Other Christian Indians went the s. Monday eveninsx August IS and warned Dr. With them were a number of young ladies teach- ing in the mission schools.
Through the protection and aid of the faithful Christian converts, all were saved. Ridgely, and on the way were joined by Dr. Williamson and his family and a few settlers, making in all forty-two souls. Unable to enter the fort because of the sit. Too much emphasis cannot be laid upon the work of the Cliristiari Indians. The years id consecrated. It was Little Crow's plan to attack P't. Kid-ely at once be- fore re-enforcements could arrive, but the Indian's utter want of organization and discipline made it h.
The open and secret opposition of the Christian Indians de- stroyed united action at the Lower Agency and deterred the ex- pected aid from the Cpper Sioux. By ' o'clock Tuesdav morning Little Crow managed to gather between one ami two huntlred warriors. They assem- bled on the open ]irairie two miles west of the fort and were there addressed by Little Crow and other chiefs.
There were only about thirty soldiers and twenty citizens available for service at the fort, and it would have then been an easy matter to capture it and massacre its g;irrison and the nearh- three hundred non-combatant refugees. At this perilous crisis Lieutenant Sheehan, with his llfty men of Company C, entered the fort to the unbounded joy of the terror stricken peo- ple.
The message sent by Capt. Marsh had bmnd them the even- ing" before, and bv an all night forced march thev had retraced the entire distance it had taken them two days to make. They were the first re-enforcements to enter the fort. A little way ahead were four or live Indians in the road. Three of the teams were immediately turned arountl to head for town. Three id' their number were killed. The rest abandoned their two teams and ran back to the other w;iL,'"ons and so escajied to New I'lm, where some I'Vench traders, who had also been attackeil when troiny- to the AL;-ency, had preceded them a short time before with news of the outbreak.
IJanke was dispatched at once to Xicollet and St. I'eter after aid anil scattered the rejiort anionir the farmers aloULT the road as he went. About 2 o'clock two men in a buLT. Evan Jones and John J. Shields, who were harvesting- in Mr. Jones' field, immediately hurried througdi the Welsh settlement of Cambria spreading- the startling- news. About 4 o'clock in the afternoon three men in a lig-ht wag-on, drawn by tw j horses, were seen going at full speed down the Alankato road, through the Welsh towns.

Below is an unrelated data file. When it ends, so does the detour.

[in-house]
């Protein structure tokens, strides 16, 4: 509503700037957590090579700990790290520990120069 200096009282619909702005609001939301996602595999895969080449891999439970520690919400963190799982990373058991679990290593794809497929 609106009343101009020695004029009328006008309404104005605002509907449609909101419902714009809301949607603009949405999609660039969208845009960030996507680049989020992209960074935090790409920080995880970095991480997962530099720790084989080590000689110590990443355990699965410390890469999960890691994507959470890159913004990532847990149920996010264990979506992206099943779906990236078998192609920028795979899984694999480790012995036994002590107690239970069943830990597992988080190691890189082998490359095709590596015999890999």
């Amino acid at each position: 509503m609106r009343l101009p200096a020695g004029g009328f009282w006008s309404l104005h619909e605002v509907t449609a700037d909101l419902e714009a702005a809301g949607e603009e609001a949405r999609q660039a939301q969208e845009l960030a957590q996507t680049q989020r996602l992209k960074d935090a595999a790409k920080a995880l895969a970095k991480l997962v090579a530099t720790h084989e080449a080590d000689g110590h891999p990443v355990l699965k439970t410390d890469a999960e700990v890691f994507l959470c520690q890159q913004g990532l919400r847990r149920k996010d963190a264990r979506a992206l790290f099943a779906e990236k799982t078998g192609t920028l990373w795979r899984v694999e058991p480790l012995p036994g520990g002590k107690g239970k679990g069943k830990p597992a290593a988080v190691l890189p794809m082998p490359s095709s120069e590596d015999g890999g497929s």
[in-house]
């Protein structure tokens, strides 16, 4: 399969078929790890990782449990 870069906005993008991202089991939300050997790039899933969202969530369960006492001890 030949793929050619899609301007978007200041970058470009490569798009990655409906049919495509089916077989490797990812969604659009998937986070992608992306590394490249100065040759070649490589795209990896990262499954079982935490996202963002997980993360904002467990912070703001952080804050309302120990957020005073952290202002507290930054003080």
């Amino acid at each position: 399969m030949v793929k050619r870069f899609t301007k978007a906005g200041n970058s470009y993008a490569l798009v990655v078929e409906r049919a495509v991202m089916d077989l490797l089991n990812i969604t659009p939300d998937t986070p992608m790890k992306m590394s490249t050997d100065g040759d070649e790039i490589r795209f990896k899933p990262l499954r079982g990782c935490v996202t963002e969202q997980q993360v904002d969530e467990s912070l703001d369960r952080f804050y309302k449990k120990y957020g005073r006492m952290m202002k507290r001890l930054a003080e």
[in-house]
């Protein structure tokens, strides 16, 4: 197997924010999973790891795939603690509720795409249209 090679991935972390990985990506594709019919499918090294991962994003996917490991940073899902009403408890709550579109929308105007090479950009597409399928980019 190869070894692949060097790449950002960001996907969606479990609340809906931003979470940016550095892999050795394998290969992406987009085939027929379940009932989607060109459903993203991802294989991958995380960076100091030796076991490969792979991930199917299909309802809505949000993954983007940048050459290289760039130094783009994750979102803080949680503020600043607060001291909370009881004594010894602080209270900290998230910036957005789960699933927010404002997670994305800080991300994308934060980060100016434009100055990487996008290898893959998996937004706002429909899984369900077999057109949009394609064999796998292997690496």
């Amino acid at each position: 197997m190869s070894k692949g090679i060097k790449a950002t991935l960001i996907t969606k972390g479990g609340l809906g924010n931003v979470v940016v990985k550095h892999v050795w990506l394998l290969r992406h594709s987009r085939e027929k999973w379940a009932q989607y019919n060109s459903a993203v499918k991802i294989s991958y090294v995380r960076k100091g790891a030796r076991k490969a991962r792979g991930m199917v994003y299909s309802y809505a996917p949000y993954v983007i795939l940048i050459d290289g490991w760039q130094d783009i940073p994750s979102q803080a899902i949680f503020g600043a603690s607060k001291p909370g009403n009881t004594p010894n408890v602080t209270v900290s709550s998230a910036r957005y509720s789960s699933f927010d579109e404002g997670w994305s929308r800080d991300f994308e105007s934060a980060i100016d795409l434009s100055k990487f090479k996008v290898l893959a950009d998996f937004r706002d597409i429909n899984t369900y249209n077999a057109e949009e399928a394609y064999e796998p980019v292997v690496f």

Two sat on the driver's seat with their gims in their hands, loaded and cocked, the other, a large lleshy jierson. Some had their tables spread for supper when the news c;mie. About in o'clock in the morning- of that same day — only about six hours before the news arrived — eig-ht or ten Sioux warriors had passed throuirh South Bend g-oing- west.
Whether they had been on a visit to the Winnebagoes or elsewhere, and were returning home ignorant of the outbreak, or whetluT they were messengers which Little Crow had sent to the Winnebagoes to inform tlieiii cd" the out- break and request their co-operation is not k'nown. So unexpected was the attack that the people everywhere at first discredited all the reports, until fully continued.
The messenger which Sergeant I! Ilavin- bmnd some Harper's Ferry ritles at St. IJean was chnsin cap- tain, was formetl at Xicullet Tuesday murnini: The town seemed paralyzed with fear. There were two Welshmen fmm the iCureh-a settlement in this com- pany, namely Iril'lith Williams and iiis brother 'IMios. Two other Welshmen, Wm. Jones and Kdward Dack- ins, reached New I'lm from Judson this afternoon in lime to participate in the liattle, where they did g-allant work, both be- ing- well armed and -ood slK.
They joined the S,. Another strav bullet killed a butcher in his shop. Bean's company formed the only defense. The little handful of defenders.
Uoardman with sixteen men, moiuited and well armed, arrived, and with this re-enforcement the Indians were, after a sh. Tlie Indians siijiposed the houses at the center of town were full of men ready to fire upon them if they entered and con- cluded that their number was too small to attempt it. They sjient the dav in buryir. IVter the people had been busv all day oryaniziny a company for the relief of Ni'W Clm.
Here you can canoe, fish, and explore the state's largest prairie. Lime Springs is just a couple of miles off U. There is a parade, flea market, free sweet corn, food stands, and a street dance. This grew from a one day event to a two day event. There are volleyball tournaments, softball tournaments, antique tractor pull, and also added was the 4-wheel pull. And yes, don't forget the beer garden.
Lime Springs has parks, a swimming pool, banking services, a medical clinic, locker, and more. There is a lot to do in the little towns of Howard County. The history of Lime Springs is marked by a confusing succession of titles for the town.